COLUMBUS, Ohio – A push for universal health coverage is being rekindled in some states by the soaring cost of health care and the lack of political support in Washington for federal changes.
Advocates of a single-payer system – where the government would collect taxes and cover everyone, similar to programs in Canada and across Europe – have introduced bills in at least 18 state legislatures. Some are symbolic gestures, but heated debate is taking place in California and Vermont.
In Ohio, doctors, union officials and religious leaders are gathering signatures to get a single-payer health system placed on a ballot next year.
“The level of misery with private insurers is rising, and that’s why we’re seeing this increased activity,” said Larry Levitt, vice president of the California-based Kaiser Family Foundation, which analyzes health care issues. “But whether one state can succeed, I don’t know.”
Not since Oregon in 2002 has a state voted on a single-payer health system. Voters there soundly rejected it, as did Californians in 1994. Both times, the proposals came under fierce assault from the medical, insurance and pharmaceutical industries.
However, Oregon supporters are aiming for another ballot measure in 2008, and a bill in California would have the government pay for health care in a state where 7 million people are uninsured.
Across the nation, the number of uninsured is 45 million and rising, and 16 million lack enough insurance to cover all their medical bills.
Premiums for employer-sponsored health plans rose an average of 11.2 percent in 2004, the fourth consecutive year of double-digit growth, according to the Kaiser Family Foundation. Companies are raising employee fees for health care, increasing co-payments and decreasing benefits.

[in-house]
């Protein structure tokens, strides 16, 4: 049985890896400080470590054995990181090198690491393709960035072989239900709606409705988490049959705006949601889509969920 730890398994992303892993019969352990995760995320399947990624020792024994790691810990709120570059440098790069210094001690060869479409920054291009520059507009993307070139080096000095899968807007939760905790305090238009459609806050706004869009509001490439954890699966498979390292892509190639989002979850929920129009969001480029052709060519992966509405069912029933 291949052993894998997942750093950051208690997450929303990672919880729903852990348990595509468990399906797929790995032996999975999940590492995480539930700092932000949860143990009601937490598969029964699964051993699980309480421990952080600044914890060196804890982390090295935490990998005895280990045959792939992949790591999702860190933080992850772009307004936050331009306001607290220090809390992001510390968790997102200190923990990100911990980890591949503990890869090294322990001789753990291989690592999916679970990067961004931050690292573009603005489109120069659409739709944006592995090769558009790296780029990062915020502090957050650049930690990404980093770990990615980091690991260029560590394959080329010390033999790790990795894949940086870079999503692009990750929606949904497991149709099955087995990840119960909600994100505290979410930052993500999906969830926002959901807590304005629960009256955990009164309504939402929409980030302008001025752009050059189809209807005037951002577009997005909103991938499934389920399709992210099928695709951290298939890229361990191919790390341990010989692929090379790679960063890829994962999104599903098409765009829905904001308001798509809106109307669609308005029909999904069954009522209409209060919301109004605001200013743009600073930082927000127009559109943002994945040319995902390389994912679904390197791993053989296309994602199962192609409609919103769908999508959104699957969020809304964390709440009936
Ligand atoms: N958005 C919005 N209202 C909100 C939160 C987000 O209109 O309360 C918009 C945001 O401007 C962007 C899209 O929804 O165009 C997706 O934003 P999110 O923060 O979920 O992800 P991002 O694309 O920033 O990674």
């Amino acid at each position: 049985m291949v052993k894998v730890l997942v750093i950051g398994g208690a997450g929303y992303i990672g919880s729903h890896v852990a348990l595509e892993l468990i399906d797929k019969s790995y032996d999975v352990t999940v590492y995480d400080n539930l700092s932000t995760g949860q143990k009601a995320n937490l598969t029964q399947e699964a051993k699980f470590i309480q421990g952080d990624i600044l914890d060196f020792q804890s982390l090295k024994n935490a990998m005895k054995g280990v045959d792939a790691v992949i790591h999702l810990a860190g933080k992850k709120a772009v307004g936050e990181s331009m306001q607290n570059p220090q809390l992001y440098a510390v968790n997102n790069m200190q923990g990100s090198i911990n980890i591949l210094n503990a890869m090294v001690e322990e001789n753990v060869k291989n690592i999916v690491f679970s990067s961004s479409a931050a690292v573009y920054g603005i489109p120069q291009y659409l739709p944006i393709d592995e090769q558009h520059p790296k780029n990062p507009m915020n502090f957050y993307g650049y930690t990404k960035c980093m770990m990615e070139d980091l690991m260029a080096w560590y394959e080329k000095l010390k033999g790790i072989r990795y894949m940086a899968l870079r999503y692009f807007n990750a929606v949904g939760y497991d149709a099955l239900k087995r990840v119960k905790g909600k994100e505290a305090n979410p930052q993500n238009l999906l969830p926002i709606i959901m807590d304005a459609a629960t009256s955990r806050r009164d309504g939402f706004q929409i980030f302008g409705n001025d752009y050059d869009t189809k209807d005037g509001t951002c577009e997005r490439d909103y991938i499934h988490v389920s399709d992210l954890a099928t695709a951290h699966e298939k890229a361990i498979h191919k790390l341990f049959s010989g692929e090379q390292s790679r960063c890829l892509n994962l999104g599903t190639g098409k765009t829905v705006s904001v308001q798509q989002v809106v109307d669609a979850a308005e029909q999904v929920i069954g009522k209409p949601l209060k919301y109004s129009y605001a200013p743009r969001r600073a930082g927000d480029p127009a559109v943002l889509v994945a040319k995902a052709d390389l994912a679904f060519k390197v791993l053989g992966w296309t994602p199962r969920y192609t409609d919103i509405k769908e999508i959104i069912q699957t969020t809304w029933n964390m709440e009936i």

Mainstream medical groups, including the American Medical Association, oppose single-payer systems. The AMA fears they would stifle the development of new medical technology and create longer waits for patient care should government budgets become strapped for money.
Advocates dismiss those arguments as scare tactics.
“There’s no other solution out there,” said David Pavlick, a member of the United Auto Workers in Cleveland, which has endorsed the Ohio campaign. “The system we have now is immoral, it’s foundering and it’s on its last legs.”
Claims that the system would cost less have merit, said John Sheils, vice president of the Lewin Group, a Virginia consulting firm that conducted a study last year of how a single-payer system would work in California. The study found that the state would save $343.6 billion in health care costs over 10 years.
But Sheils said a single-payer system isn’t a panacea. States could be hard pressed to keep funding levels adequate during recessions, when tax revenues decline.
“There are positives and negatives with all types of health systems,” Sheils said. “The question that has to be asked is, what are we getting out of our existing multipayer system that is worth all the money we are spending on it?”
In any event, voters are still leery. A Kaiser Foundation poll released earlier this year found that 55 percent of Americans opposed a single-payer health system. Thirty-seven percent favored it.
Knowing that, some states are taking incremental approaches.
Maine started enrolling people this year in a state-private program that offers affordable health coverage to small businesses and families. The goal is to bring coverage to the 130,000 Mainers who lack it by 2009.
“It’s really going to the states to push health care reform along,” said Janne Hellgren, coordinator for a universal health care movement in Massachusetts. “Washington just isn’t willing to change the status quo.”